Imagine getting pulled over for speeding on the highway. The officer who pulls you over steps up to the driver’s side window and asks, “License and registration?”

Now, imagine that instead of pulling out a bunch of papers you show that officer 105 blockchain confirmations that you are the vehicle’s owner.

Blockchain tech won’t get you out of the ticket, but it just may change the way we transact assets and think of ownership.

The blockchain

As we have written before, the fact that Satoshi Nakamoto came up with a solution to the Two Generals Problem. This means two people can remotely reach an agreement over a potentially unreliable communication network, and that agreement can be publicly verified.

We started this website because the application of this technology to currency is revolutionary. But there are other things people can agree upon via the blockchain besides the monetary value of a token.

Take, for example, the ownership of property, which Nick Szabo first described in his “The Idea of Smart Contracts” back in 1997.

Smart contracts go beyond the vending machine in proposing to embed contracts in all sorts of property that is valuable and controlled by digital means. Smart contracts reference that property in a dynamic, often proactively enforced form, and provide much better observation and verification where proactive measures must fall short.

What Szabo lacked back then was the technology to realize this, which many people believe blockchains represent.

Here is how Adam Rothstein describes smart property at Rhizome:
Rather than recording ownership of non-physical cryptographic made-up money-units using a distributed, peer-to-peer database, the smart property database (the blockchain) is tracking contracts that determine access to things like cars, real estate, or stocks. Your car's title is not just a pink sheet, it's also an entry in the blockchain—in other words, a cryptocoin.

The car ownership example

The Bitcoin Wiki lays out the steps necessary that would lead our hypothetical cop to being able to verify the speeding car’s ownership:

The car’s computer requires authentication using an ownership key. The ownership key is a regular Bitcoin ECDSA-256 key. The car starts its life at the factory gate with the public part of a newly created ownership key. A small token amount of Bitcoins are deposited on that key; call the amount T (it could be 0.0001 BTC, for example). Additionally, the car has a digital certificate from its manufacturer and an identification key, which has the public part in the certificate. This allows the car to prove things like its existence, age or mileage to third parties.

When the car is sold, the following protocol is used:

  1. The buyer generates a nonce (random number) and asks the seller to send them the car data.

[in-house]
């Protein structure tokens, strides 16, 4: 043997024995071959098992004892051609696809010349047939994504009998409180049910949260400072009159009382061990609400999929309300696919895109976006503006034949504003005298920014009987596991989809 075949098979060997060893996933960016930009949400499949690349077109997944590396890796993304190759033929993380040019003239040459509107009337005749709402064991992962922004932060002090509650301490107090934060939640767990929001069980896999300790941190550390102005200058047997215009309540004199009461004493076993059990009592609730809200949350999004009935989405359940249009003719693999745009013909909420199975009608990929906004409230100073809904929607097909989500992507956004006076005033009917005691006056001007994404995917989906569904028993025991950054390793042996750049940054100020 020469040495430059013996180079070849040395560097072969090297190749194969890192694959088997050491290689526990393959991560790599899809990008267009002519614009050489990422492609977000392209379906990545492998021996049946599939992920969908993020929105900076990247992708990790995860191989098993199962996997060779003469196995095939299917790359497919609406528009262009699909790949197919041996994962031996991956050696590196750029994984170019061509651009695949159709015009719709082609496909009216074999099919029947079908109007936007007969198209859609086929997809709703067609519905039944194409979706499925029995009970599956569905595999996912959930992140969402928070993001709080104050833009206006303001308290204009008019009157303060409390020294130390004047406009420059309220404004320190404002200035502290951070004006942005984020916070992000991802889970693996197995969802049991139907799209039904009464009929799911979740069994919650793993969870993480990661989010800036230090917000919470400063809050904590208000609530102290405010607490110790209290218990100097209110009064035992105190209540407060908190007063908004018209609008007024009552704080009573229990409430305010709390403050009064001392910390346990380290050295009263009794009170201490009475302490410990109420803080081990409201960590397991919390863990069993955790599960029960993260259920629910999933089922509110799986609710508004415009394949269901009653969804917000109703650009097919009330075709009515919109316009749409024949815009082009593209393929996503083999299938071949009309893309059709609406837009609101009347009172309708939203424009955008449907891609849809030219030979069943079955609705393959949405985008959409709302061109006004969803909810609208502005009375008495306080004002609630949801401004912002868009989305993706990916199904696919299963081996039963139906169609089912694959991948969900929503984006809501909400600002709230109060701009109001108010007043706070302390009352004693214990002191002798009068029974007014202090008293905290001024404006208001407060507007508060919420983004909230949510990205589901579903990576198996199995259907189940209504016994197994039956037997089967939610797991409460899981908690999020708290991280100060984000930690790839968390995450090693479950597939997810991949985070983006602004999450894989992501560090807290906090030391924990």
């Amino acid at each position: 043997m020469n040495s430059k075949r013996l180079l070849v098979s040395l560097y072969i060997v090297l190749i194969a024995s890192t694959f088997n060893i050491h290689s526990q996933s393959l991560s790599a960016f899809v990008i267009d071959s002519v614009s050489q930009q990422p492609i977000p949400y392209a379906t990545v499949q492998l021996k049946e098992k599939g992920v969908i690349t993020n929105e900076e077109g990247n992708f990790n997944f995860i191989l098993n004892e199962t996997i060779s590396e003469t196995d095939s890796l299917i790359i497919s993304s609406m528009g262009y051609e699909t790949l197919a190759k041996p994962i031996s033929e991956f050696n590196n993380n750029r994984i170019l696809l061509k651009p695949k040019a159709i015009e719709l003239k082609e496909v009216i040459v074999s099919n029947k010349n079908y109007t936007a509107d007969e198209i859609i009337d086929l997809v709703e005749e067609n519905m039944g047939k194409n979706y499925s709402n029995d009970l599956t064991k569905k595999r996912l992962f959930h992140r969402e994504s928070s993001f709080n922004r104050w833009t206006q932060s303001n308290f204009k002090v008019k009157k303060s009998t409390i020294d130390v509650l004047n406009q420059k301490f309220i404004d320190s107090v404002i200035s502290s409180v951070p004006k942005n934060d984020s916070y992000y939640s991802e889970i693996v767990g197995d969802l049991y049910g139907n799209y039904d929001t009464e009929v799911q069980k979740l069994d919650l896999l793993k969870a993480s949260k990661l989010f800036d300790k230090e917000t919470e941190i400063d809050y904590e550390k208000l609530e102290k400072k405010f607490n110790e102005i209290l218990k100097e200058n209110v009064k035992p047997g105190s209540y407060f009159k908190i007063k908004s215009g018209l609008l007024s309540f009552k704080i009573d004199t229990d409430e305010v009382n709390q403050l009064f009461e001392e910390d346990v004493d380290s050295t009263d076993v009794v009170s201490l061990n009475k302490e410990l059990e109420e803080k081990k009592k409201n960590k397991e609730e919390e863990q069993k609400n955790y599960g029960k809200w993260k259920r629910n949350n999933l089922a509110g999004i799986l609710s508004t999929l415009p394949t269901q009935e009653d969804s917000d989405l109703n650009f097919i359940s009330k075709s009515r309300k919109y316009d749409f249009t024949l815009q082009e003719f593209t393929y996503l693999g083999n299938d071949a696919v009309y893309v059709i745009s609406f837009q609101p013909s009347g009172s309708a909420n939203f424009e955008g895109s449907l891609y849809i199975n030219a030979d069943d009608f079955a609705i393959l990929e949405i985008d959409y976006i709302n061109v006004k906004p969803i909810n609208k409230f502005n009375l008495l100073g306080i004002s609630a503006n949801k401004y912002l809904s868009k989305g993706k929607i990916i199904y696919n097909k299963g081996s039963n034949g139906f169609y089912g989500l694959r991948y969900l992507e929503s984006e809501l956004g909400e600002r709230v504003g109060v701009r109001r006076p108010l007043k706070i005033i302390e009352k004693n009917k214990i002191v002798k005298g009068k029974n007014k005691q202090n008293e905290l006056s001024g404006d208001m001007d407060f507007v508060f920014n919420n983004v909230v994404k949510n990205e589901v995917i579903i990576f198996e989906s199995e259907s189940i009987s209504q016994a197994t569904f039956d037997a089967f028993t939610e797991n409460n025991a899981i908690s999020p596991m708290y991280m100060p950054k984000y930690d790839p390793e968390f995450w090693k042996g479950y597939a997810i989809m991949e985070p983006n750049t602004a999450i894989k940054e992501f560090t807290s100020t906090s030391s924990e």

2. The seller gives the car that nonce, and the car returns a data structure signed with its identification key. The data contains the nonce, the car’s public certificate, data about the car, the public key of the current owner, and the transaction + Merkle branch which transferred ownership last time. This ensures the buyer knows what they are getting and that it came from the real seller (it's not a replay).
  3. The seller selects a key to receive the payment, k1 and names their price P.
  4. The buyer generates a new ownership key k2.
  5. The buyer creates a transaction with two inputs and two outputs. The first input signs for P coins. The second input is connected to the output holding T coins for the ownership address. The first output sends P coins to k1 and the second output sends T coins to k2. This transaction is not valid because only the first input can be signed. The buyer passes this partially complete transaction to the seller, who then signs the second input with the car's current ownership key and broadcasts the transaction.
  6. They wait for some confirmations.
  7. The buyer presents the car with the Bitcoin transaction, a Merkle branch linking it to the block header and then enough block headers to fill in the gap from the cars current ownership transaction. The car sees that the new transaction re-assigns ownership and is further along in the chain than its current one, plus it has enough work piled on top to be sure the tx won't be reversed. It then updates its ownership information. The car does not need to keep a full record of the chain nor all headers, but rather just enough data to be able to connect future block headers to the one it was previously presented with.

According to the wiki entry, not only could a smartphone serve as the hardware necessary to verify the vehicle’s ownership key, it could even be used to be the unique ignition key, theoretically securing the car from theft.

We aren’t at that point yet, but projects such as Ethereum, for example, are working to get us all there.